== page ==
If you are sexually active, the only way to completely stop the spread of STIs is to use a condom and take regular tests.

What causes bacterial vaginosis?

As mentioned, bacterial vaginosis is caused by an imbalance in the bacteria that naturally live in your vagina.

The vagina is always slightly acidic to keep it clean and healthy, this is also the ideal environment for the probiotic bacteria - lactobacilli. Lactobacillus bacteria also live in your urinary tract and digestive system.

When there is a loss of lactobacilli, other more harmful bacteria will flourish, leading to infection and the unpleasant symptoms of BV.

What triggers bacterial vaginosis?

weakened immune system

Sexual activity

Those who have regular sex are more susceptible to BV. The risk increases with a large number of sex partners.

Feeling stressed

Intrauterine device (IUD)

As a foreign object, both the copper and hormonal IUDs can trigger BV. The individual parts of the device may affect the balance of bacteria in the vagina.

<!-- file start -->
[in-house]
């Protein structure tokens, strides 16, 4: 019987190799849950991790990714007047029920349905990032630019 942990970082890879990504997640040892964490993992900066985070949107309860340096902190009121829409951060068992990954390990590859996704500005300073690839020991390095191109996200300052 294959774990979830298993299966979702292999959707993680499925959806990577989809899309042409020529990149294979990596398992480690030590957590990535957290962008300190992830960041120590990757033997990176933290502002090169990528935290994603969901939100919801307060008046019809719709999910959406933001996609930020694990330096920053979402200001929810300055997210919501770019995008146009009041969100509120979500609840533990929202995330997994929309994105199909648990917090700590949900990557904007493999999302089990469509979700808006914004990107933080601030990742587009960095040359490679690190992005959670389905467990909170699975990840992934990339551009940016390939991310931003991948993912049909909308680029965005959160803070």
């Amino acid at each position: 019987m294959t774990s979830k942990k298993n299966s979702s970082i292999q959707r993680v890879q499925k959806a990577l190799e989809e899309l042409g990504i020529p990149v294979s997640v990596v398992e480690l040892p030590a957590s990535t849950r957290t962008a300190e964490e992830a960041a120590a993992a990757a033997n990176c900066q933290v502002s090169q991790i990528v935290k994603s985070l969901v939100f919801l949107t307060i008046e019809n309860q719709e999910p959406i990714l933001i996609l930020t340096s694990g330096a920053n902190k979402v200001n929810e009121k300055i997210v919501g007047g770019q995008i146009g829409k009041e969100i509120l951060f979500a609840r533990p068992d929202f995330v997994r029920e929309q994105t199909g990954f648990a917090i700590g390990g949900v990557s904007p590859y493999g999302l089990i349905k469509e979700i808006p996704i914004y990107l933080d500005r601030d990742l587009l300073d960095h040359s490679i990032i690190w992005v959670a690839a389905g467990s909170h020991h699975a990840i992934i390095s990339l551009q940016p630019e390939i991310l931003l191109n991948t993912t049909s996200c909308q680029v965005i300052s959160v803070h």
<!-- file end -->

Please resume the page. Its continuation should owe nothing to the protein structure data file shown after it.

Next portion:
A lesser-known risk factor is smoking. Studies have shown that the chemicals in cigarettes alter the bacteria living in the vagina, increasing the chance of BV occurring.



You should not wash (douche) inside your vagina using household products as douching can cause an infection. The vagina naturally cleans itself. If you wish to clean the area around the vulva, use water and (a small amount) of unperfumed soap.

Foreign objects

Foreign objects

Along with the IUD, tampons and other foreign objects can affect the natural bacteria in the vagina.